Plaster should be close to ideal for this application. Before you give up on it, here are a few considerations and ideas.
Even at a thickness of 1/4" or 3/8", plaster should be strong enough not to easily break up. Check these possibilities that may be the cause:
- Not using a good ratio of water to plaster (especially too much water or way too little water).
- Not waiting long enough for all the plaster to get saturated with water, or not mixing adequately.
- Demolding too soon and the plaster isn't yet strong enough.
- The plaster is full of air bubbles (use more vibration and tapping to get them out when you pour).
- The plaster is old. Plaster absorbs moisture from the air every time you open the container (or through the container if it isn't airtight). The moisture allows some of the plaster to hydrate or partially hydrate before you use it, so the casting isn't as strong.
You can also make the casting stronger by reinforcing it (good if the item is large but thin). Line the mold with a layer of plaster and get the bubbles out. Then lay in some drywall repair mesh and cover with another layer of plaster, or saturate some coarse cloth with plaster and layer it in the mold.
Assuming you can get the plaster out of the mold without it breaking, you can add a lot of strength by coating it after the plaster dries. Dilute PVA glue with a little water and paint the surface. When that's dry, give it a second coat. This will help with handling the casting, but it may be of limited value for carving it.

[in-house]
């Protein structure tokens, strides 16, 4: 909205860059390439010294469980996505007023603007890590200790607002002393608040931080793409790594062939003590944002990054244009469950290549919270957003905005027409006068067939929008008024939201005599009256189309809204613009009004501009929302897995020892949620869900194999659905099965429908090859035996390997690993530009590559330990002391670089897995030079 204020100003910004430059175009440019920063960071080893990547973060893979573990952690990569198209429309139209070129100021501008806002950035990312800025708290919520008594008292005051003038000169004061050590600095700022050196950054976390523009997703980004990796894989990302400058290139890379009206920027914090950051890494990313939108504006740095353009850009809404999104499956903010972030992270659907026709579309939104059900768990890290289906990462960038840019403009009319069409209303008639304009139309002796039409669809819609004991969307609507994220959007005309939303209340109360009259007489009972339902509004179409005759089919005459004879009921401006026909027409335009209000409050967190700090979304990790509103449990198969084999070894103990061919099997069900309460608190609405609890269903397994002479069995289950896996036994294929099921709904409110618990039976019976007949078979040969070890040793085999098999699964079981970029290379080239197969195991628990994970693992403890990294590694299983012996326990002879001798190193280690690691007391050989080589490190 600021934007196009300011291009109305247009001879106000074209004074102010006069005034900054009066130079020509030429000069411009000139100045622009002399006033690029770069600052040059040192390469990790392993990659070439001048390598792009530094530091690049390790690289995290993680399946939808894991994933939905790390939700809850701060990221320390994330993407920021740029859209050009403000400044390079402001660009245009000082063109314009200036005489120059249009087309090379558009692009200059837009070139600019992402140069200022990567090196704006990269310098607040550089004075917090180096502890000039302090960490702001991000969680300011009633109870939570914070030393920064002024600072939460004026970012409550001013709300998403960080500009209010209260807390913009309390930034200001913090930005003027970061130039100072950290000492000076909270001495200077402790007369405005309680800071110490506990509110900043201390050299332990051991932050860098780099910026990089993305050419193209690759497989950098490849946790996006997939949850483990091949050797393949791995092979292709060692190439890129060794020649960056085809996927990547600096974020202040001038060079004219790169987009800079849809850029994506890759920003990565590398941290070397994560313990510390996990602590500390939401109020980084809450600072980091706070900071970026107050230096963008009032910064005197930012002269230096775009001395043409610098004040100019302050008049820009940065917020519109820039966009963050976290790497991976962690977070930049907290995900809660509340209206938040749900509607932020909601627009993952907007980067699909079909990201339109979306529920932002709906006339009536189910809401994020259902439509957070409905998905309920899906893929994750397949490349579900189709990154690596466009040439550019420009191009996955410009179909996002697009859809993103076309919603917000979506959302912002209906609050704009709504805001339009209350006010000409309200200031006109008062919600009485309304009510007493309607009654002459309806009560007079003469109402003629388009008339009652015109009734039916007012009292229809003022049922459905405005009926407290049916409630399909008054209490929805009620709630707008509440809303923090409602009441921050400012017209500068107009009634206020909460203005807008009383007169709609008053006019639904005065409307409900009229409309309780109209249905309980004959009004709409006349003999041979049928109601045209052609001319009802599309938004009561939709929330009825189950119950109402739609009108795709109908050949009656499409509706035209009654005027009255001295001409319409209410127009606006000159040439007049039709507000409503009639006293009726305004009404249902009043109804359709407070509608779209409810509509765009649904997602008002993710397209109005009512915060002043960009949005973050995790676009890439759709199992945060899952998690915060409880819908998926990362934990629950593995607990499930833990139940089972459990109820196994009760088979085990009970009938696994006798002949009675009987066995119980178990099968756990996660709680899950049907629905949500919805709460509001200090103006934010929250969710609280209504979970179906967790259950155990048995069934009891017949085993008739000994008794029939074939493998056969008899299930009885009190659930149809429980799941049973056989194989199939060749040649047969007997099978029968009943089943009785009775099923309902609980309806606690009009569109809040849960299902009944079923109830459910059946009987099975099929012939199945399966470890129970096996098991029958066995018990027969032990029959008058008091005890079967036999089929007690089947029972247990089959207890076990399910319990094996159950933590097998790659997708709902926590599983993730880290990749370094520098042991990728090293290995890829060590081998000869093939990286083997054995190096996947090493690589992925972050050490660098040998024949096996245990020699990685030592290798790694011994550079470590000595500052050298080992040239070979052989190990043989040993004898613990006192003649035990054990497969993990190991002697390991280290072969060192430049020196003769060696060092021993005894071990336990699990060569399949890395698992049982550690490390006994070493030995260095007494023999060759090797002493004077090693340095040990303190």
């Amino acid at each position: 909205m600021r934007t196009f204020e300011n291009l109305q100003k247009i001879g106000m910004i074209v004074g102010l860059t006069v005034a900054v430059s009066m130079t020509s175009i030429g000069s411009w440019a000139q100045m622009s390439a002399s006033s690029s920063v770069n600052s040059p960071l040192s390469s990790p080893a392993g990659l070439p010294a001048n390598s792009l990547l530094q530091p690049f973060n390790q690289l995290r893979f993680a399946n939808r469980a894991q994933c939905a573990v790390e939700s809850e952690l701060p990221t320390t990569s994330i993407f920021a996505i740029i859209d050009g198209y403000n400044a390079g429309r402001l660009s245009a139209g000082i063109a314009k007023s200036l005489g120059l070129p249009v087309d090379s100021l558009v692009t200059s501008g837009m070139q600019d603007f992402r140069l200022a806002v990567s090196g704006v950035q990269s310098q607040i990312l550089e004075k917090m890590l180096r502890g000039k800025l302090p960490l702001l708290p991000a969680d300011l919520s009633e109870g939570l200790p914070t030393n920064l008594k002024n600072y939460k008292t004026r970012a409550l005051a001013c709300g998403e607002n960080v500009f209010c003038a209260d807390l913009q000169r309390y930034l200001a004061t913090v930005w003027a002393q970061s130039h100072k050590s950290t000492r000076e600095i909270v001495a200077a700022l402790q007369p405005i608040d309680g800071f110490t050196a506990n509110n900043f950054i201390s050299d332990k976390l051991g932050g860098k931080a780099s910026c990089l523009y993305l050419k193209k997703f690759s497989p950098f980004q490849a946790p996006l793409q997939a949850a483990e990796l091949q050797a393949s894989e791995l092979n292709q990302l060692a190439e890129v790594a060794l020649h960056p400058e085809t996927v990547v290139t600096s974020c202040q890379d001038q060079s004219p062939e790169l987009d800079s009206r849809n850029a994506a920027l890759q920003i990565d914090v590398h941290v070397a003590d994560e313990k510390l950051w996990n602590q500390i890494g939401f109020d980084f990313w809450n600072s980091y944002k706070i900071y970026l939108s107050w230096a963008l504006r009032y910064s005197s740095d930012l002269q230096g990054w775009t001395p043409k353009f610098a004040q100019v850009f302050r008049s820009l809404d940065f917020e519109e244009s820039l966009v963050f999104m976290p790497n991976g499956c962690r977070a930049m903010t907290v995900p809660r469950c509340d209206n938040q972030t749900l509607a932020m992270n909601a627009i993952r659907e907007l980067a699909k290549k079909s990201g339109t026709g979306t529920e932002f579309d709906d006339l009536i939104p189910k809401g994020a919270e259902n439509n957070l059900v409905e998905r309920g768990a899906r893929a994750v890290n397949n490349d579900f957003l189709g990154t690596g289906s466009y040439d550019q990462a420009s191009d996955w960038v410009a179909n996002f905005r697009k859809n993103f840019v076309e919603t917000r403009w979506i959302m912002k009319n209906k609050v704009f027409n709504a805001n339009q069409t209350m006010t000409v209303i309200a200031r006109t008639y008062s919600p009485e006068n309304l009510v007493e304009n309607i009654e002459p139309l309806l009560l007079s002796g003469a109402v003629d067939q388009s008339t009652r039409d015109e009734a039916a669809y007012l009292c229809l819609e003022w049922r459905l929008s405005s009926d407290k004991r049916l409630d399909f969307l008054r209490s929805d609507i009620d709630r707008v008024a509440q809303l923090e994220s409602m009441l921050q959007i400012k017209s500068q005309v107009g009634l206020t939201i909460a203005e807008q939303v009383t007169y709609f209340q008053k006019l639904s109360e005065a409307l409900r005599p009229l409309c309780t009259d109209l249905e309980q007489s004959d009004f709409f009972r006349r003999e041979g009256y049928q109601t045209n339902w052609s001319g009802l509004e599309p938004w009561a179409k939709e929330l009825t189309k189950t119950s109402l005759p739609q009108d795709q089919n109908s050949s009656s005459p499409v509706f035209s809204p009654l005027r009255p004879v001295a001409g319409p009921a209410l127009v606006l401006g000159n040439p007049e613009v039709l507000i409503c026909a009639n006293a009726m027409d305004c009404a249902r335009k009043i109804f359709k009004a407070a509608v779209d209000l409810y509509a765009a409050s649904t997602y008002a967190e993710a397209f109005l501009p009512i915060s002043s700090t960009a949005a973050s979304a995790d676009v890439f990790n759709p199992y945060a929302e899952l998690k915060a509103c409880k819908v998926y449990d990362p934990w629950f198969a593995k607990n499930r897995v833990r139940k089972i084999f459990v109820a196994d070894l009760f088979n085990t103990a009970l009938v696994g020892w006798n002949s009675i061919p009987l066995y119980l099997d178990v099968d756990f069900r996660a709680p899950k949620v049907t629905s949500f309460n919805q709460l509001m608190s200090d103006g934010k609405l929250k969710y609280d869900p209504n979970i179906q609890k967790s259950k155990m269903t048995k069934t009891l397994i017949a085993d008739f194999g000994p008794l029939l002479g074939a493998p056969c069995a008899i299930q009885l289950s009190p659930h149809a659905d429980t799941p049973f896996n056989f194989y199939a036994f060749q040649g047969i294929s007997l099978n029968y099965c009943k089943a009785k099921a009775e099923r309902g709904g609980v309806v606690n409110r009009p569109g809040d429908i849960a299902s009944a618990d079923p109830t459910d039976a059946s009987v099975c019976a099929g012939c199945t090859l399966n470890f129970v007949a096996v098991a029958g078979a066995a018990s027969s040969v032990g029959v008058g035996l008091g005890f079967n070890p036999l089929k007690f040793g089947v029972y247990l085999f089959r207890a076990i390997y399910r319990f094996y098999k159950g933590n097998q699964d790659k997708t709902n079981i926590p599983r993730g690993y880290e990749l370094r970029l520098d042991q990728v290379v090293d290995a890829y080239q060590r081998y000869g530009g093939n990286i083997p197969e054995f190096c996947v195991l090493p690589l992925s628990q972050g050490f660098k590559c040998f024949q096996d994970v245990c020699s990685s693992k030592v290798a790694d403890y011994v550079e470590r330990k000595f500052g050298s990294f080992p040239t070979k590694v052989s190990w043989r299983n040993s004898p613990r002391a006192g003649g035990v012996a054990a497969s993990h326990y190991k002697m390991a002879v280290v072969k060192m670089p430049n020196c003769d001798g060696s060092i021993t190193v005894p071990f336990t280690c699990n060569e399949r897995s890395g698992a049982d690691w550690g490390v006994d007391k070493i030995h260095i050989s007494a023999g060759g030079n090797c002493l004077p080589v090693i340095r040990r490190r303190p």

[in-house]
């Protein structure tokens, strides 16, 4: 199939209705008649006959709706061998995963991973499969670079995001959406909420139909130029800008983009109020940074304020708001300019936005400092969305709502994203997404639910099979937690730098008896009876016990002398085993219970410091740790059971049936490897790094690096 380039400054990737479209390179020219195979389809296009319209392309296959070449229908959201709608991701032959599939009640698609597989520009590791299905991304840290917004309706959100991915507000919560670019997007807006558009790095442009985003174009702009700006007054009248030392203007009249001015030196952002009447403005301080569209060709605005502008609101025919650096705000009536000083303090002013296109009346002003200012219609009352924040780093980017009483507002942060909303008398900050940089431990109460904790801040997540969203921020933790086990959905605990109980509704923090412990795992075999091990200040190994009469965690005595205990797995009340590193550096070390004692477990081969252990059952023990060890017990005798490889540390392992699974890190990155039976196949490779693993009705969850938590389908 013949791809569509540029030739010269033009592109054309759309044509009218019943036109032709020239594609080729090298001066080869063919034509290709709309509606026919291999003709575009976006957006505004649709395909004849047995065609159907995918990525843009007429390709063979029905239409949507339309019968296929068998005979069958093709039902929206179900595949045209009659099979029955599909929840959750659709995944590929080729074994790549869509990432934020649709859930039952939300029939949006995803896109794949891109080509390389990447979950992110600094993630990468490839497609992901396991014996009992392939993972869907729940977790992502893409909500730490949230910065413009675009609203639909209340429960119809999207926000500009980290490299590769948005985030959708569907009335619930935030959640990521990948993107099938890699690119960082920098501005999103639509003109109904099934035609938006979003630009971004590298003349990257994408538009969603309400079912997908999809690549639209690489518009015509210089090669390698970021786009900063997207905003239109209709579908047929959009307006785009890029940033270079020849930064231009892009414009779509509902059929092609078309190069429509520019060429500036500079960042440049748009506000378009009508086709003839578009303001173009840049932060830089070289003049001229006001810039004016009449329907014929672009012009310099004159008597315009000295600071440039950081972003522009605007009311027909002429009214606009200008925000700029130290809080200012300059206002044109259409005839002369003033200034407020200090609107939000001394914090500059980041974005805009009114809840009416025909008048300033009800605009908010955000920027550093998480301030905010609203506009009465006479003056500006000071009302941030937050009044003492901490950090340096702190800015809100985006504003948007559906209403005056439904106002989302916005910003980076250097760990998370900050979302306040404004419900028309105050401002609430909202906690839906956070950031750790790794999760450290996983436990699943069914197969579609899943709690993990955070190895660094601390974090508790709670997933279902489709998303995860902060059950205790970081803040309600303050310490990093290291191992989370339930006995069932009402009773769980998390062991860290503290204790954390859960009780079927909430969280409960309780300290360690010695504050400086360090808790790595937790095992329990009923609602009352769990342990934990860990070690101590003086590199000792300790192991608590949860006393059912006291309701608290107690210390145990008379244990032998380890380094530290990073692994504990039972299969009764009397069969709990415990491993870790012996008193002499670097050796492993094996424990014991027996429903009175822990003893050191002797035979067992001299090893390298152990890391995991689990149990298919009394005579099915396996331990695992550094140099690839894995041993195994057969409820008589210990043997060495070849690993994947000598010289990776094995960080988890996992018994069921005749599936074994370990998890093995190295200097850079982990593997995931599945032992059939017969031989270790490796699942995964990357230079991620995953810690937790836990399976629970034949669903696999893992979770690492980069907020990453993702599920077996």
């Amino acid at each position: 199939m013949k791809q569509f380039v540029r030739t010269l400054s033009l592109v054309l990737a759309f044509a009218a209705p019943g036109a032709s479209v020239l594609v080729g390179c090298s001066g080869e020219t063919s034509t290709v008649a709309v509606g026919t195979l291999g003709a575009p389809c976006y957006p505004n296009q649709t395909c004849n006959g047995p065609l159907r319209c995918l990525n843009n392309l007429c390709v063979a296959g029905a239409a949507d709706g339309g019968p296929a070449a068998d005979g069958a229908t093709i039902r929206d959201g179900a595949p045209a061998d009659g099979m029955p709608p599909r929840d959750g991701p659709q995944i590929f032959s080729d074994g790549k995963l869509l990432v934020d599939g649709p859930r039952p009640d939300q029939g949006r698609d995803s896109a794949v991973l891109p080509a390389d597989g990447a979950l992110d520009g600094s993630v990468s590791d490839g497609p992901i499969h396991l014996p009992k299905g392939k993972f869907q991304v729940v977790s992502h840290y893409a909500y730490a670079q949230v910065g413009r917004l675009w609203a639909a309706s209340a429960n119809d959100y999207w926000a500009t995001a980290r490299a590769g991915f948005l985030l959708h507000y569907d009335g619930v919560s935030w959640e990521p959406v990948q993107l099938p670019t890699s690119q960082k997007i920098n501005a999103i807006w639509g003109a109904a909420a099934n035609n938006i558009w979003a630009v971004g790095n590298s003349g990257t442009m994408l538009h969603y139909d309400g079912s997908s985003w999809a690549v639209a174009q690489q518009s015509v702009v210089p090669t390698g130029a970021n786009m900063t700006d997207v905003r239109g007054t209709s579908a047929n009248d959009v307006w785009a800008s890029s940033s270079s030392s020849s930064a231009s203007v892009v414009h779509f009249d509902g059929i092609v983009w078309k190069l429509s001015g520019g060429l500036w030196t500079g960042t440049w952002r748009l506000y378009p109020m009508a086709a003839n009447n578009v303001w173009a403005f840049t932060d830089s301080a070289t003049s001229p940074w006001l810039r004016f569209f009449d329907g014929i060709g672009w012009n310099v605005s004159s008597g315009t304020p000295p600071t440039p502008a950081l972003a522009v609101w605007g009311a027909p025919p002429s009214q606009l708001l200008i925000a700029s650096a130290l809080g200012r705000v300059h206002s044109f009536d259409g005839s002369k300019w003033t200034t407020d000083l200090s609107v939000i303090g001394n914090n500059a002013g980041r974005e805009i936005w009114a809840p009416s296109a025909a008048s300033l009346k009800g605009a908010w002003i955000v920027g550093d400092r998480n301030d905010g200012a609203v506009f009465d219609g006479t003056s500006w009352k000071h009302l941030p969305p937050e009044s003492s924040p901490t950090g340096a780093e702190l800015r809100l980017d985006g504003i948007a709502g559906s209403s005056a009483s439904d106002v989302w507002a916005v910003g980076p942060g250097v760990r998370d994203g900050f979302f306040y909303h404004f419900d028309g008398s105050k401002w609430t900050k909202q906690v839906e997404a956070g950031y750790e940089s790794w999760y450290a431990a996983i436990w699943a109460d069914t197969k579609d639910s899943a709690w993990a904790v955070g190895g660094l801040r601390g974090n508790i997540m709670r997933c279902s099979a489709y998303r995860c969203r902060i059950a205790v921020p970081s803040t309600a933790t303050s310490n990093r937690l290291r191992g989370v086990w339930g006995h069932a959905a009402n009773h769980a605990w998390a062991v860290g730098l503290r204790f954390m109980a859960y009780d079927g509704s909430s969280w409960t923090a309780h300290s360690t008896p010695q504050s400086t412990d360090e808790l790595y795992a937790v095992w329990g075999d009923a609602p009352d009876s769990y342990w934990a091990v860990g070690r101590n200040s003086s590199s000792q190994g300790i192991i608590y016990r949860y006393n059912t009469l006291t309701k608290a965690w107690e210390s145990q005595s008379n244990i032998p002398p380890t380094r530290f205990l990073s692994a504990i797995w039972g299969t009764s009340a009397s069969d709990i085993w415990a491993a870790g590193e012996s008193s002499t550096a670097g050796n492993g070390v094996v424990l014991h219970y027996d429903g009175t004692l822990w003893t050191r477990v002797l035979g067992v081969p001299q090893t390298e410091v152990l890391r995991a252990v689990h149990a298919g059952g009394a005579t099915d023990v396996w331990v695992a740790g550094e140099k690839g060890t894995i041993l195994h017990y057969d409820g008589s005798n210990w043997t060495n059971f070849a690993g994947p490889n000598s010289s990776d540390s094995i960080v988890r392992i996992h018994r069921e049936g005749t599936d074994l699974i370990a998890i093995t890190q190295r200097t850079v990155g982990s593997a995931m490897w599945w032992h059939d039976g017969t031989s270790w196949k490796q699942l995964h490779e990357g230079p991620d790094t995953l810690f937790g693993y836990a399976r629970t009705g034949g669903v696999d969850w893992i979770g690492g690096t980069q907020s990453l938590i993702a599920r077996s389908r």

Alternate casting materials
If something about the mold is just problematic for casting it with plaster, the next thing to try would be a stronger plaster-like material that is soft enough to easily carve with a hobby knife.
- Mixing the plaster with a small amount of PVA glue adds a lot of strength.
- Hydrocal is an enhanced plaster that is stronger.
- Jesmonite or its competitors, like Hydroflow, is a stronger casting material that uses plaster with latex acrylic resin rather than water. It's a bit pricier than plaster, though.
A few other alternatives
Plaster-like casting materials can be demolded within hours and are fully cured within a day or two. If you have the time, there are air-dry materials that will also work.
- Air dry clay or paper mache clay can be applied and dried in relatively thin layers. It is very strong, so you can often create a shell, with the thickness governed by how much carving you need to do, rather than casting a solid block. Some formulations are very good at retaining fine surface detail from a mold. Some air dry clay recipes allow you to demold almost immediately. Others do better if you wait until it is fully dry.
- You can make a clay or putty by mixing sawdust and PVA glue. Press it into the mold to create a relatively thin shell and let it dry for several days. If you need more thickness, add another layer after it is fully dry. The result can be carved or machined similar to wood. As long as the mixture is putty-like, rather than crumbly, the glue will fill the surface detail when you press it into the mold, and the result will have a surface similar to a resin casting.
Use hot melt glue. Apply a thin layer to the mold. Use a heat gun at a low setting to melt all the glue to a very liquid consistency so it flows well into all the nooks and crannies. When it has cooled, add another layer (don't use a heat gun after the first layer; you want to minimize heating of previous layers). Build up layers to the needed thickness using thin layers and allowing it to fully cool before applying the next layer. Hot glue shrinks when it cools, so if you fill a mold of any significant size with hot glue all in one step, it may distort as it cools. Doing it in thin layers, allowing each to completely cool, avoids that. Hot melt glue can be painted, and at room temperature is easily carved or drilled (for any drilling or machining, just be careful to not let the bit get hot).